Step inside North Korea’s largest textile factory and it’s not long before you’re confronted with a banner emblazoned with the slogan “Kill and tear apart the lunatic Trump.”
The less-than-subtle banner was just one of a number devoted to US President Donald Trump, whose threats of “fire and fury” over the region’s nuclear crisis have earned him few friends in Pyongyang.
But while the nuclear missile saga and Trump’s feud with North Korean leader Kim Jong Un continue to play out, those on the factory floor are getting on with life.
Following a series of nuclear tests carried out by North Korea, the United Nations imposed fresh sanctions on Pyongyang, banning countries from importing its garments or textiles.
It was a move that was supposed to crush spirits and yet the workers are seemingly galvanized by a foreign enemy.
“Didn’t that lunatic of the US Trump make absurd remarks, absurd remarks that he would do something to our country?” Mun Gang Sun, a loom operator, asked CNN.
“So with this burning hatred to destroy him and get rid of him under this sky, or rather in order to destroy him, we are working harder and harder to reply with the production output.”
Mun’s rhetoric matches the language used on the inflammatory poster, which also features a longer propaganda message in smaller letters.
“All the fighters at work achieve the everyday goal by over 200% with hearts to kill dotard Trump by cutting and tearing apart his body and cutting his head off! We storm ahead.”
Mun is just one of 8,000 workers inside the country’s largest textile mill in the east of Pyongyang and was carefully chosen by government guides to speak with CNN.
Chief engineer Ri Yong Gun, who has been working there for four years, also selected to speak with CNN, says the factory mainly produces goods for domestic consumption, providing fabric to local garment and bag manufacturers.
He said that in the past, exports were a big business, with around 20 to 25% of its output bought up by clients from Russia, China and Japan.
With sanctions bringing an end to exports, the focus has shifted, but Ri says production is continuing at a similar pace.
Most of the raw materials such as yarn and dyes, which had previously been imported, are now sourced domestically.
While Ri said the lack of foreign currency from exports was an inconvenience, he claimed sanctions were making staff work even harder.
North Korea’s textile trade was estimated to be worth some $700 million to the economy last year, and was one of the few remaining legal sources of foreign income following sanctions on the sale of coal and iron.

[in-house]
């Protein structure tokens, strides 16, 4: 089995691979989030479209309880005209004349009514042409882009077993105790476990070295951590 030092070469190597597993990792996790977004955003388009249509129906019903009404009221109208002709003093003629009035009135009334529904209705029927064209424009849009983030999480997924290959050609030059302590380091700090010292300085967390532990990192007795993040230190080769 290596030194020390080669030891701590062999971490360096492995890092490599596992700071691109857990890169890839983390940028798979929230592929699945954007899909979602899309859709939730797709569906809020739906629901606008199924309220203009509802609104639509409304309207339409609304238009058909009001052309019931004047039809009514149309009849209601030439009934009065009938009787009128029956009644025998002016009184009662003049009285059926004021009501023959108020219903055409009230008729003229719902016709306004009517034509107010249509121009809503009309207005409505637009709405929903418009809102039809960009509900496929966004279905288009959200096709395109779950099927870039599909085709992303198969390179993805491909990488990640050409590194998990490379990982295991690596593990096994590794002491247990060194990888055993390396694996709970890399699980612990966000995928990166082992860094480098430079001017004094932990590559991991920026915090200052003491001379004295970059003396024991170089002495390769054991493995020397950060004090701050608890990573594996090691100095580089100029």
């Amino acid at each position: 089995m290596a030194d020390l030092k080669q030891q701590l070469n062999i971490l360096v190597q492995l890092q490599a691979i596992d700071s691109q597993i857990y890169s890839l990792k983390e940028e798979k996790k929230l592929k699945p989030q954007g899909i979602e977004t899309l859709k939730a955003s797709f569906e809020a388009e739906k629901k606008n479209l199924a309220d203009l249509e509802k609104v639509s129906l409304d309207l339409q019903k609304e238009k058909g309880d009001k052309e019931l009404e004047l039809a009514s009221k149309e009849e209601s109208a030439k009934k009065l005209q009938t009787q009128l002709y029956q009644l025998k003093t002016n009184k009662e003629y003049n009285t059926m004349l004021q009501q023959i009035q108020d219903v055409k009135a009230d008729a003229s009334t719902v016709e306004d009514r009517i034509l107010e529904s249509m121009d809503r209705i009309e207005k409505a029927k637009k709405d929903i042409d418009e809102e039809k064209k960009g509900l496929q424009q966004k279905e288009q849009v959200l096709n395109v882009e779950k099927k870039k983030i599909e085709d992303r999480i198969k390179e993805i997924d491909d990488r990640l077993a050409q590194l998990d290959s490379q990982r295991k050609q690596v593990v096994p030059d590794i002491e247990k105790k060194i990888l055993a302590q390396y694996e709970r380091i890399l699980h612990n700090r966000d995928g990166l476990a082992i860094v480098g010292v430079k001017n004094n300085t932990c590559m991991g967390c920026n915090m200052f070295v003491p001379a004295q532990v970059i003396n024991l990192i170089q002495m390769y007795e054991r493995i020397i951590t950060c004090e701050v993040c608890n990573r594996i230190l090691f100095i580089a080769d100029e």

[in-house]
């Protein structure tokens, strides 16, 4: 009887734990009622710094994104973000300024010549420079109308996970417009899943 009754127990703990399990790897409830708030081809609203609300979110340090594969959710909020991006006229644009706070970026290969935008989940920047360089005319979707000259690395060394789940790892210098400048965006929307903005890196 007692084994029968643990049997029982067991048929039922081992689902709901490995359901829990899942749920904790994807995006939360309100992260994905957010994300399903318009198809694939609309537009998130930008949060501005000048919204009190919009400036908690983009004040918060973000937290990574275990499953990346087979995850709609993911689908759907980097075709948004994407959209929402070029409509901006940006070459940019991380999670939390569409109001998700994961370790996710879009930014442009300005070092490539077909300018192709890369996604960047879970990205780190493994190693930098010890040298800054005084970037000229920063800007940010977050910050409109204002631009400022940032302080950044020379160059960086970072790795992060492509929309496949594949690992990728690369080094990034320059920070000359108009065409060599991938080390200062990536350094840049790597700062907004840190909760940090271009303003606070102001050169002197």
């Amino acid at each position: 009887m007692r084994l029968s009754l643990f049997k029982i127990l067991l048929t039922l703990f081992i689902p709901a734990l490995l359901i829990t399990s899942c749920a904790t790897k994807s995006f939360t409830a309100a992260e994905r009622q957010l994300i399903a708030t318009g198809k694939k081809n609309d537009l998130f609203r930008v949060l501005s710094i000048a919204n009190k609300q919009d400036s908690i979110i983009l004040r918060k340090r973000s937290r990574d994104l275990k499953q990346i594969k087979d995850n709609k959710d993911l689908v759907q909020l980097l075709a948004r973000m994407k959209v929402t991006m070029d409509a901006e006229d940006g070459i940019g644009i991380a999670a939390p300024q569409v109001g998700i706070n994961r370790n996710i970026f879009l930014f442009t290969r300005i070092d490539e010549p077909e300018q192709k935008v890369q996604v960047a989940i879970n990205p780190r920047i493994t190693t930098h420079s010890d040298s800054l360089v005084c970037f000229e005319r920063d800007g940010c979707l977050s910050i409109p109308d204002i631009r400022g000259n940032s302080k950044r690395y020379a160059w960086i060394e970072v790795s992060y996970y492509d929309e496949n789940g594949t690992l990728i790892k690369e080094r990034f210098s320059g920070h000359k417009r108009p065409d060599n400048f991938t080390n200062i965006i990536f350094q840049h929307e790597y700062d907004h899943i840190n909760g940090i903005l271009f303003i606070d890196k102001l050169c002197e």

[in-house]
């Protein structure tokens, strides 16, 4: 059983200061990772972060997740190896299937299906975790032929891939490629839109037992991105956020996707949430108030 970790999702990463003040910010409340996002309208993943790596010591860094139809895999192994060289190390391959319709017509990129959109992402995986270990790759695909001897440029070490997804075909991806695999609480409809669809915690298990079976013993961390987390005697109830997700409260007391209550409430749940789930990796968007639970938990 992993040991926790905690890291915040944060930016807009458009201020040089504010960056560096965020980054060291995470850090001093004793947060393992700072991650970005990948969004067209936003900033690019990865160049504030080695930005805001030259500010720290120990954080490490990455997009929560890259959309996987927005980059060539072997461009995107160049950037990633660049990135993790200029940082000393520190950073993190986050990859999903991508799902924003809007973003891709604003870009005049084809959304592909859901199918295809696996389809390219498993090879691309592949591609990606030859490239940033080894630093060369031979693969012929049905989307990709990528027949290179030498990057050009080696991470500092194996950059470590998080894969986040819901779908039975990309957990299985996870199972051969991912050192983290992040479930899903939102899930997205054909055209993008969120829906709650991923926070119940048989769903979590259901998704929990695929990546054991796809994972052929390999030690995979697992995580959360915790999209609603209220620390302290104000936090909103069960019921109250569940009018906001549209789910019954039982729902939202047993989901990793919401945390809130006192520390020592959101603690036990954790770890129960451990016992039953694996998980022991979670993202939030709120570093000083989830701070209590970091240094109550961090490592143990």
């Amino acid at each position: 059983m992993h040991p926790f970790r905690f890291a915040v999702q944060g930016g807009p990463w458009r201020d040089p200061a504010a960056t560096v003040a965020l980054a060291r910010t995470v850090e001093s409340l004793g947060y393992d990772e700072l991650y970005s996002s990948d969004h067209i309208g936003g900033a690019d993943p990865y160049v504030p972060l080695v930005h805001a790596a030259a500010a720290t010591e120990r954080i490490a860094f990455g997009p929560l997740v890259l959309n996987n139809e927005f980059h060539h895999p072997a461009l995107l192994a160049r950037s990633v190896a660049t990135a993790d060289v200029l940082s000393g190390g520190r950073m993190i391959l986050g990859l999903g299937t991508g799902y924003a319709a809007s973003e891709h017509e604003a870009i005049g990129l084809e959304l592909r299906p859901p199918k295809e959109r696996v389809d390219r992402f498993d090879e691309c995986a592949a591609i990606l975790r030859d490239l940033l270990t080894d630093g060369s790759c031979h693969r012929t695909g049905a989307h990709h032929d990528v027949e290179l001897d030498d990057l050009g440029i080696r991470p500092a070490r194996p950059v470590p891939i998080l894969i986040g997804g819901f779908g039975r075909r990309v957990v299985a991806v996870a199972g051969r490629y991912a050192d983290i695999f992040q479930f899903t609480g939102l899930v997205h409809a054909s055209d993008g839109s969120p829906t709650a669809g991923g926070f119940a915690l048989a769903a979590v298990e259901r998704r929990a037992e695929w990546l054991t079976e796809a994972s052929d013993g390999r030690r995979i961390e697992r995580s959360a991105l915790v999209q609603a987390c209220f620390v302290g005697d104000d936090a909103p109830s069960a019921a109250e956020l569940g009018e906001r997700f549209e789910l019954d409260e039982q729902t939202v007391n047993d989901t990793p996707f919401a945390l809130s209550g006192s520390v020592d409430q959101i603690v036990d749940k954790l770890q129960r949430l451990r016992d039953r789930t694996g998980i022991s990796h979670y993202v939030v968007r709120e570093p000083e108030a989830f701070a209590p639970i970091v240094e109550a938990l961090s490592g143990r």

While it’s too early to decipher just how much damage the loss of business in the textile sector will have on the economy, previous sanctions appear not to have prevented economic growth over the past few years, according to estimates provided by the Bank of South Korea.
In fact, within the factory, there appears to be an almost defiant attitude or perhaps one of absolute denial, when it comes to the effect of sanctions.
Mun, who has worked at the factory since she left school, was recently awarded the title of “meritorious worker” for her performance on the factory floor, where she operates a weaving loom that makes polyester fabric.
But Mun is also a ranking member of the ruling Worker’s Party of Korea and was even a delegate at leader Kim Jong Un’s party congress, a position afforded to only the most loyal of members.
She is determined to serve the state – just as her parents did before they passed away.
Now, as a wife and a mother to two young children, she says she is focused on helping her country move forward and resist international interference.
Asked whether she feared the impact of sanctions or a military attack by the US, she insisted that the threats from Washington don’t register on North Korean workers and that they aren’t motivated by financial gain.
“We are only working so that our people can live a better life, to wear prettier cloth and live in a better house,” she said. “It’s nothing related to missiles and such at all.
“As long as we have our leader, as long as there’s the military as well as the power coming from our unified people, what is there to be scared and afraid of?”